As the pandemic stretches on and companies get used to their new “normal,” many are thinking about how their plans will evolve for the long term. What will start, stop, or continue after the crisis eases?
With plenty of unknowns ahead, it might make sense to take a step back and reassess goals and timelines in some areas. However, the speed at which IT has had to adapt during the pandemic, and the need for laser focus, provided exactly the boost many leaders needed to fast-track certain digital transformation objectives, experts say.
“Both the dot-com bubble burst and 9/11 may seem like ancient history to some, but the lessons from that era are coming around again during this pandemic,” says Vaclav Vincalek, partner with executive resource firm Future Infinitive. “These events forced businesses to focus on what’s really important: providing value to customers and investing in projects with measurable impact on revenue and cash flow. The current situation will be no different. Businesses will have to adapt to a new environment and adapt quickly. The ones who build change into their DNA will continue to succeed.”
[ Culture change is the hardest part of digital transformation. Get the digital transformation eBook: Teaching an elephant to dance. ]
How are these change-ready businesses adjusting plans? We asked IT leaders to share the aspects of their digital transformations that they are now accelerating. The goal: Better position their business for the new digital normal, post-pandemic. From remote work to digital payments, let’s take a look:
1. Preparing for more work to stay remote
“There will be large portions of the workforce that will not return to a traditional office and traditional office hours post-pandemic,” says Jason James, CIO of Net Health. “COVID-19 has been the largest experiment of testing the need for a flexible, remote-ready workforce. Post-crisis, many workers will continue to embrace remote work, rather than long commutes. Digital transformation projects post-pandemic will focus on improving the remote work experience.” This will include moves as simple as moving away from traditional PBX phone systems in favor of Unified Communications as a Service (UCaaS), or as complex as migrating from legacy to cloud solutions, James says.
“In addition, organizations will look at increasing security-related projects as data will no longer be confined to corporate offices,” James continues. “This may include improving VPN capability and speed, ensuring data is encrypted in-flight and at-rest, and that systems accessing the environments are also encrypted. Traditional network monitoring will evolve into more endpoint monitoring, regardless of device or location, to ensure protection and have better control over off-premise devices that access corporate environments. COVID-19 will end up being the greatest accelerator of digital transformation projects.”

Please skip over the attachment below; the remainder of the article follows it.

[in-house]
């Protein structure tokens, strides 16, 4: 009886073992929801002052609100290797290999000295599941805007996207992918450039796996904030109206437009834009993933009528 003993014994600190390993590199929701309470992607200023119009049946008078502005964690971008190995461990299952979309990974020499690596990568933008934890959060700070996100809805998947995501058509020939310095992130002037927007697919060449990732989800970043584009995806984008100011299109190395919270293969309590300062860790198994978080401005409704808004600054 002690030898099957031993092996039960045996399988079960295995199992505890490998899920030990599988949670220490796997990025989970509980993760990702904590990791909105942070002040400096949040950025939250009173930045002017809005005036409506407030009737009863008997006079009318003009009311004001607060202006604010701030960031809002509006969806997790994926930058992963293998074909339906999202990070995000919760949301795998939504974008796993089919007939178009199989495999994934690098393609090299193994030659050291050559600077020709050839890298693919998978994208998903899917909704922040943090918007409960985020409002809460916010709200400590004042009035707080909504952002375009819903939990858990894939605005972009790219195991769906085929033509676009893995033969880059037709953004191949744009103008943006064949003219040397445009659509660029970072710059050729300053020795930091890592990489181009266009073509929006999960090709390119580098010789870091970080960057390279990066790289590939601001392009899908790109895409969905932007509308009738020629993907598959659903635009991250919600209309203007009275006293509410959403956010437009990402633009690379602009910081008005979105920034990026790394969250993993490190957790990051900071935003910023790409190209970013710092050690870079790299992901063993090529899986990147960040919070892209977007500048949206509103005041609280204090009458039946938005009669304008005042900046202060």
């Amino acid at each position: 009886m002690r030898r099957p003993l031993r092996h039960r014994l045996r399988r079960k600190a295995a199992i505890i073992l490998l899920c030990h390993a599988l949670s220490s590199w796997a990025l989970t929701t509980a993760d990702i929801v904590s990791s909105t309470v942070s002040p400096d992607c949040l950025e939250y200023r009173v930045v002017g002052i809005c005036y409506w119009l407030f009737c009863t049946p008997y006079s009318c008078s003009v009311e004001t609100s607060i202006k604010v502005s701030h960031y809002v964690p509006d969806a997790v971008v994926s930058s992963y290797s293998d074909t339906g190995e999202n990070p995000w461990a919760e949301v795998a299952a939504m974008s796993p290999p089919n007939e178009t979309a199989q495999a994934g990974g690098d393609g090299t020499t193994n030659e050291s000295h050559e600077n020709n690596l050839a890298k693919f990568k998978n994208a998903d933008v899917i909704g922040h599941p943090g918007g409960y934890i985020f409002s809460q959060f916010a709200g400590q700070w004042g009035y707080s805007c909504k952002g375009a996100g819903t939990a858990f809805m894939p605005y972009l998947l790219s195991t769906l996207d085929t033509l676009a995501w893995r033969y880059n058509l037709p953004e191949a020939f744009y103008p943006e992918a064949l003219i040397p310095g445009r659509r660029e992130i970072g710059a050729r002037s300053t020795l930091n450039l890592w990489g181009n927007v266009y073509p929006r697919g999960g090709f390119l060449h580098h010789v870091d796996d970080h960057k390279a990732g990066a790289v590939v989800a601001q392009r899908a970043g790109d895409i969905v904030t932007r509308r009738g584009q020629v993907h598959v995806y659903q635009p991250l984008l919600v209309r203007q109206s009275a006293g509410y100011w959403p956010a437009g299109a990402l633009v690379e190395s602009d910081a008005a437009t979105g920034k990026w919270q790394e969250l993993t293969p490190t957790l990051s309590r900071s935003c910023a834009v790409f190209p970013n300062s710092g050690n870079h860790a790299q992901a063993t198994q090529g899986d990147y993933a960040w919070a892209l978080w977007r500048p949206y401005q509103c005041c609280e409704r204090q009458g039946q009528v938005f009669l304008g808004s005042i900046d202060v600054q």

Some companies were further along than others on this remote journey before the crisis hit, and they are now seeing their preparedness pay off.
“Our company was fortunate enough to have a contingency plan in place and we quickly took needed action in order to accommodate our workforce. I suspect some of what we implemented might become a ‘new normal’ way for us, as it will be for many other companies,” says Jeff Fields, CIO of Servpro, which moved 95 percent of its workforce remote in a short period of time. “We realize that this pandemic will serve as a catalyst for more remote opportunities, and we believe the world could be forever impacted in a way that these technologies will be critical for any part of a business.”
Once the technical side of work-from-home is handled, it’s time to think about what makes remote work more efficient and enjoyable, says Sanjay Malhotra, CTO of Clearbridge Mobile.
“As employers see that productivity can be maintained outside of a physical office, working remotely will be extremely popular for the foreseeable future," he says. "With this in mind, I’ve been dedicated to investing in resources that accelerate the speed at which Clearbridge Mobile adopts digital communication technologies to adequately allow staff to stay connected, engage in company culture, and most importantly, ensure they can do their job as efficiently as they would be able to in our physical office.”
2. Optimizing digital payments